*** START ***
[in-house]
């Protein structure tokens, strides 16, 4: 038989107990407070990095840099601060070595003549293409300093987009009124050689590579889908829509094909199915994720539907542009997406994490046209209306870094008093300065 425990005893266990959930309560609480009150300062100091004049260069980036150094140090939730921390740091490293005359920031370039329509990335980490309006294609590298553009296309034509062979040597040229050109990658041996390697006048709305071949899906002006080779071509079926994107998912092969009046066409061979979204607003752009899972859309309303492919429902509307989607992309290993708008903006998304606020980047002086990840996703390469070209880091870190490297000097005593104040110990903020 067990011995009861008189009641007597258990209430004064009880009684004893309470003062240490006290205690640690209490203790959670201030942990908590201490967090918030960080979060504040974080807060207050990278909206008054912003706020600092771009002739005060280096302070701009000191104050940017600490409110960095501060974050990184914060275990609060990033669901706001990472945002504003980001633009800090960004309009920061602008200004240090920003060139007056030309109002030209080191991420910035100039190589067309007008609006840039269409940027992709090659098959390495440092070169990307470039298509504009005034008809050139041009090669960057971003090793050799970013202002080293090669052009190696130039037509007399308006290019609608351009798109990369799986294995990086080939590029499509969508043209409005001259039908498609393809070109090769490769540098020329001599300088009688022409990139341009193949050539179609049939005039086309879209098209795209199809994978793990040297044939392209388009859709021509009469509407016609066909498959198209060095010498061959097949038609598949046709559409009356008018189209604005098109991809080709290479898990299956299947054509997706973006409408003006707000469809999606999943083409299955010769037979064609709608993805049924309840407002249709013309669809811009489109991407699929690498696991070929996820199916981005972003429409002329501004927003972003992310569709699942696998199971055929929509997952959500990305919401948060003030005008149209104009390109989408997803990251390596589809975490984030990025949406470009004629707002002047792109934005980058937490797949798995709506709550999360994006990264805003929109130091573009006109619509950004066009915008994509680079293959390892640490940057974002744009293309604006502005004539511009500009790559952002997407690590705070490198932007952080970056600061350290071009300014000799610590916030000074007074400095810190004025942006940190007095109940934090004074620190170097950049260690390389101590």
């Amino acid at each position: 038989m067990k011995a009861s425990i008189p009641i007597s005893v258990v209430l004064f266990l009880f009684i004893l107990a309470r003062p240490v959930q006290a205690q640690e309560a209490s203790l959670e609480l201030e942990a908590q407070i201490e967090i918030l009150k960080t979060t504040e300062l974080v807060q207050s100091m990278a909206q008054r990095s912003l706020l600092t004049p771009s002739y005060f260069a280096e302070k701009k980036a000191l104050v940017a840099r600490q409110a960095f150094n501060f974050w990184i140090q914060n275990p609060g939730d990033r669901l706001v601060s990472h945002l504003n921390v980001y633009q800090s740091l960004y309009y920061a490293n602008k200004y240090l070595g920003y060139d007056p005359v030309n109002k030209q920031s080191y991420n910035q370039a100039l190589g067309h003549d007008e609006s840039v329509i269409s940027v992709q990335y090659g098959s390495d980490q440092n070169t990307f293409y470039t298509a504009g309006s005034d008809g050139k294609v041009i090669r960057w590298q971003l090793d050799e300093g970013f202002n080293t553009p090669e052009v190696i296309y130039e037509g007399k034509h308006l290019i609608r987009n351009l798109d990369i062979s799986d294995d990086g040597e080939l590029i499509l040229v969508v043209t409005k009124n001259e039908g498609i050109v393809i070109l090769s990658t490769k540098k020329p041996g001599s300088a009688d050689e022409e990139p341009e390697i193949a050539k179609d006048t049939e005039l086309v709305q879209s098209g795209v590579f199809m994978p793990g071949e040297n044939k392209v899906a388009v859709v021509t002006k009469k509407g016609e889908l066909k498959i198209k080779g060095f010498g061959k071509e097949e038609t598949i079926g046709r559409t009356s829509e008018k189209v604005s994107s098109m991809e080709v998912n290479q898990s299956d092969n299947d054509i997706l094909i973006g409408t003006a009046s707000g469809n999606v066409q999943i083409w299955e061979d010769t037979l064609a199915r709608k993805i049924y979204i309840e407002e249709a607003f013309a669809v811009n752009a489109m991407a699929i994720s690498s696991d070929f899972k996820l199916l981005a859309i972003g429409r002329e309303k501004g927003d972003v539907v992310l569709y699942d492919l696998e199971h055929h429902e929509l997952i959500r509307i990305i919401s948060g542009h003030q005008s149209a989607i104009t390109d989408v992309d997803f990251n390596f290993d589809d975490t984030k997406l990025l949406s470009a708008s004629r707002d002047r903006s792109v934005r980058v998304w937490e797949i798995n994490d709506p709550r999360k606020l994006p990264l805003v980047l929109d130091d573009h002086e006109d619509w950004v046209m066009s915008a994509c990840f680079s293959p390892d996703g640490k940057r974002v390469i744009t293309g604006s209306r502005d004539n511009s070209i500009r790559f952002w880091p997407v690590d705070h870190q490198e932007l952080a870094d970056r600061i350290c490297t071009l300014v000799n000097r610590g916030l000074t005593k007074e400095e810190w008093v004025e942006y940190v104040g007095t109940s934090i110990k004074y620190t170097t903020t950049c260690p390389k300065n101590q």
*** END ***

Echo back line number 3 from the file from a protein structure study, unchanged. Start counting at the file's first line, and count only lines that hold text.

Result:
């Amino acid at each position: 038989m067990k011995a009861s425990i008189p009641i007597s005893v258990v209430l004064f266990l009880f009684i004893l107990a309470r003062p240490v959930q006290a205690q640690e309560a209490s203790l959670e609480l201030e942990a908590q407070i201490e967090i918030l009150k960080t979060t504040e300062l974080v807060q207050s100091m990278a909206q008054r990095s912003l706020l600092t004049p771009s002739y005060f260069a280096e302070k701009k980036a000191l104050v940017a840099r600490q409110a960095f150094n501060f974050w990184i140090q914060n275990p609060g939730d990033r669901l706001v601060s990472h945002l504003n921390v980001y633009q800090s740091l960004y309009y920061a490293n602008k200004y240090l070595g920003y060139d007056p005359v030309n109002k030209q920031s080191y991420n910035q370039a100039l190589g067309h003549d007008e609006s840039v329509i269409s940027v992709q990335y090659g098959s390495d980490q440092n070169t990307f293409y470039t298509a504009g309006s005034d008809g050139k294609v041009i090669r960057w590298q971003l090793d050799e300093g970013f202002n080293t553009p090669e052009v190696i296309y130039e037509g007399k034509h308006l290019i609608r987009n351009l798109d990369i062979s799986d294995d990086g040597e080939l590029i499509l040229v969508v043209t409005k009124n001259e039908g498609i050109v393809i070109l090769s990658t490769k540098k020329p041996g001599s300088a009688d050689e022409e990139p341009e390697i193949a050539k179609d006048t049939e005039l086309v709305q879209s098209g795209v590579f199809m994978p793990g071949e040297n044939k392209v899906a388009v859709v021509t002006k009469k509407g016609e889908l066909k498959i198209k080779g060095f010498g061959k071509e097949e038609t598949i079926g046709r559409t009356s829509e008018k189209v604005s994107s098109m991809e080709v998912n290479q898990s299956d092969n299947d054509i997706l094909i973006g409408t003006a009046s707000g469809n999606v066409q999943i083409w299955e061979d010769t037979l064609a199915r709608k993805i049924y979204i309840e407002e249709a607003f013309a669809v811009n752009a489109m991407a699929i994720s690498s696991d070929f899972k996820l199916l981005a859309i972003g429409r002329e309303k501004g927003d972003v539907v992310l569709y699942d492919l696998e199971h055929h429902e929509l997952i959500r509307i990305i919401s948060g542009h003030q005008s149209a989607i104009t390109d989408v992309d997803f990251n390596f290993d589809d975490t984030k997406l990025l949406s470009a708008s004629r707002d002047r903006s792109v934005r980058v998304w937490e797949i798995n994490d709506p709550r999360k606020l994006p990264l805003v980047l929109d130091d573009h002086e006109d619509w950004v046209m066009s915008a994509c990840f680079s293959p390892d996703g640490k940057r974002v390469i744009t293309g604006s209306r502005d004539n511009s070209i500009r790559f952002w880091p997407v690590d705070h870190q490198e932007l952080a870094d970056r600061i350290c490297t071009l300014v000799n000097r610590g916030l000074t005593k007074e400095e810190w008093v004025e942006y940190v104040g007095t109940s934090i110990k004074y620190t170097t903020t950049c260690p390389k300065n101590q």